Cloud HPC Firm Dares Scientists to Ask Big Questions

By Alex Woodie

August 20, 2013

Cloud-based supercomputing is, theoretically, a great idea, but the trend has not taken off as some in the HPC field believed it would. That isn’t stopping the folks at Cycle Computing, who say its Amazon-based supercomputers are not only helping scientists and researchers get real work done, but freeing their brains to ask the really big questions.

Scientific creativity is being hamstrung by the finite resources of traditional fixed-size supercomputing infrastructures, Cycle Computing CEO Jason Stowe said in a recent video. While all kinds of advances are being made in the HPC arena–particularly on the software side–all too often, scientists and researchers can’t adequately explore their ideas or ask the big questions due to a sheer lack of HPC capacity.

“We end up with an innovation bottleneck with today’s fixed-sized clusters,” Stowe said in the video. “We get into a long term habit [where] many researchers and engineers are essentially forced to subtlety confine the questions they ask to the 256 cores of infrastructure that they were able to afford last year. 

“And this is not what we want,” Stowe continued. “We want researchers asking the big question, asking the one that will move their science forward, move their business forward, fundamentally push humanity forward, and fixed-size internal infrastructure is really bad at that.” 

Cloud-based HPC resources, such as the ones that Cycle Computing enable, are a much better approach to solving complex scientific and engineering problems, particularly for researchers at smaller institutions who don’t have access to big supercomputers, Stowe said.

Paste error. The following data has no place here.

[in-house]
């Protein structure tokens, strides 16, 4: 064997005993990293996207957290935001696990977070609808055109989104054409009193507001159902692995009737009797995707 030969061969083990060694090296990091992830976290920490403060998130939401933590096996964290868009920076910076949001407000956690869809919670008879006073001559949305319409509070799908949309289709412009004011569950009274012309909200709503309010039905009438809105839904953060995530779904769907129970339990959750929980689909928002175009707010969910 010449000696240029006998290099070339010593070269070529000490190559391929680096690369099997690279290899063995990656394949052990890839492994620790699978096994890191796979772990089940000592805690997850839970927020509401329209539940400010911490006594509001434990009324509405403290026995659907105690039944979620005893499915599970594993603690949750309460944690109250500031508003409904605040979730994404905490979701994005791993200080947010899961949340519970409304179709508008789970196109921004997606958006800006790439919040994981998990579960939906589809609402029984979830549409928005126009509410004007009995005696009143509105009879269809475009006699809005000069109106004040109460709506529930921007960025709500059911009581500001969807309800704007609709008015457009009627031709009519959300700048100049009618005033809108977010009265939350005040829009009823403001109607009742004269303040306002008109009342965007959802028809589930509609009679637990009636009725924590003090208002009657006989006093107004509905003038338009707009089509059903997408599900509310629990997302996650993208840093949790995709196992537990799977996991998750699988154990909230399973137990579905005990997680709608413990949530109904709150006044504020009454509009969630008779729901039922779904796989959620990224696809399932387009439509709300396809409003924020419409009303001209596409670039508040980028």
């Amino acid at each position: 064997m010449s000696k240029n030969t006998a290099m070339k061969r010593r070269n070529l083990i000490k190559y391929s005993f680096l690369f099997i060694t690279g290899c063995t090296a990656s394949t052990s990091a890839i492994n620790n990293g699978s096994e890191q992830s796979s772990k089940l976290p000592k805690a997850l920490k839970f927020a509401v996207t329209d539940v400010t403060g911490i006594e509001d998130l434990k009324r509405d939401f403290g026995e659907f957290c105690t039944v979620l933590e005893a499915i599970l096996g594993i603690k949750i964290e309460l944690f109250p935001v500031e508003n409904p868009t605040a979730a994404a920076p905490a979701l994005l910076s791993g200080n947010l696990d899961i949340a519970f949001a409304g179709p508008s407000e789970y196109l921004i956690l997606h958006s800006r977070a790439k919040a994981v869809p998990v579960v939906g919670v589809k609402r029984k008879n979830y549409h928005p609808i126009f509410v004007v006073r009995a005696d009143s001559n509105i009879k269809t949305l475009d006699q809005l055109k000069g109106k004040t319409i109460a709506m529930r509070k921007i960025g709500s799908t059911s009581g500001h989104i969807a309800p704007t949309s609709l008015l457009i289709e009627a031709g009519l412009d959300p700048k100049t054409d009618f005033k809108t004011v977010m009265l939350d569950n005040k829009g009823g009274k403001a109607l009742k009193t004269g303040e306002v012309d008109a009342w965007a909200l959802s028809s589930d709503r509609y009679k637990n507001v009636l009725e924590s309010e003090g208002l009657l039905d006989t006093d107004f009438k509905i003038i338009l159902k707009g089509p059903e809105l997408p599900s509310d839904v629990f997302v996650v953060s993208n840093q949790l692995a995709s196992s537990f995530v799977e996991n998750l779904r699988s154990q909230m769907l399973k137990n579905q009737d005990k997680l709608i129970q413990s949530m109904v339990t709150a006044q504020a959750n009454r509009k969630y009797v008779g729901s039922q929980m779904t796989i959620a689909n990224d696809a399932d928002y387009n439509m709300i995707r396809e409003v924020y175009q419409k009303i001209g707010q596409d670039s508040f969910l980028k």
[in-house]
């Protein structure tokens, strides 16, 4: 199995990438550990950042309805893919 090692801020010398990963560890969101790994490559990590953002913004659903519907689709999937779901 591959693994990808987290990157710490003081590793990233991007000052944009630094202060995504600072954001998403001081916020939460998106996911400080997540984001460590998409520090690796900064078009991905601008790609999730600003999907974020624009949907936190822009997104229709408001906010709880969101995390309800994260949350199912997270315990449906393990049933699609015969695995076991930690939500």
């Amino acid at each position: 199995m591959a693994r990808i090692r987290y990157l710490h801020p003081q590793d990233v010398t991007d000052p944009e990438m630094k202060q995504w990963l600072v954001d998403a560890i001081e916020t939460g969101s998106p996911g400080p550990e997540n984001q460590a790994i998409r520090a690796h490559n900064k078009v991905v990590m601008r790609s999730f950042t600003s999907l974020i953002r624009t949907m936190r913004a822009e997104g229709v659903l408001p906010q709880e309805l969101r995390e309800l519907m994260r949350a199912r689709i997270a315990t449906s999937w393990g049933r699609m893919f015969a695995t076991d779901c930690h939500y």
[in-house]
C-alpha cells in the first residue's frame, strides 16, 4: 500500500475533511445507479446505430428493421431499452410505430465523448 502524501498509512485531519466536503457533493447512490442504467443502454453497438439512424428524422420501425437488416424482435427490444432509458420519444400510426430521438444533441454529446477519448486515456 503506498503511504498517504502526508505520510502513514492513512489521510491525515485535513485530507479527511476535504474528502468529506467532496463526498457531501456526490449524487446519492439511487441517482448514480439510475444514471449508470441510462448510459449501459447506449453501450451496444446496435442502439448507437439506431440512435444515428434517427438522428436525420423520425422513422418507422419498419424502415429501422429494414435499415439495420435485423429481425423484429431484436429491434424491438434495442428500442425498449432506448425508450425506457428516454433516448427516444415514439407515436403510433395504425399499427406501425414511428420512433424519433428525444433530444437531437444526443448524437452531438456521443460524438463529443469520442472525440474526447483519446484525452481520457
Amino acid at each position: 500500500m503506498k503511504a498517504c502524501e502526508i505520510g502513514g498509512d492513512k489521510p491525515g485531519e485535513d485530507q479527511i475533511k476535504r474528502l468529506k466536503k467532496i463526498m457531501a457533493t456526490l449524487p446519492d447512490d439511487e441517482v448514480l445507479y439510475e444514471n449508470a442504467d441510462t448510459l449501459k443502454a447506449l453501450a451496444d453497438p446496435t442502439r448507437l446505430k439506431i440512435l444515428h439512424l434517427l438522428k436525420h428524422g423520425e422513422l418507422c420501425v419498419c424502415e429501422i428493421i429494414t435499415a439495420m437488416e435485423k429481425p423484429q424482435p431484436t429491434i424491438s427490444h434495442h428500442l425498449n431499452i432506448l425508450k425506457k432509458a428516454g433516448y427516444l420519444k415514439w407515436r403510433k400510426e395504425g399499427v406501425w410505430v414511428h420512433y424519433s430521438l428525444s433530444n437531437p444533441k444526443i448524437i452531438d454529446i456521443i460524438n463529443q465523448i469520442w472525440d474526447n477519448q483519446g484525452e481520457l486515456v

“We think that cloud will enable us to put supercomputers at researchers’ fingertips,” he said. “They’ll be able to push buttons and build tens of thousands of core clusters that will fundamentally change the category of science that they’re able to answer, the types of business insights that they’ll get from analytics, and the types of simulations that they’ll be able to run.”

Part and parcel of this approach is movement toward thinking in “dollars per unit of science.” Cycle Computing has several examples of how its customers were able to apply a large number of CPUs to address a particular scientific challenge for a particular cost.

For example, a large pharmaceutical company built a 10,600 server instance with Cycle Computing’s utility HPC solution. Instead of acquiring the 14,400 square feet of data center space and incurring the cost to build in-house at $44 Million, Cycle Computing was able to provision it from Amazon’s AWS cloud in about two hours. “They ran 40 years of science in 11 hours for $4,372,” Stowe said.

While the HPC community puts a lot of focus on the big supercomputers that make the Top 500 list, that isn’t necessarily the most important news, Stowe said. “The workloads are changing,” he said. “It’s no longer about absolute performance. It’s about throughput. We don’t care about the run time of the individual jobs. We care about the run time of workloads. And modern science workloads are all pleasantly parallel.”

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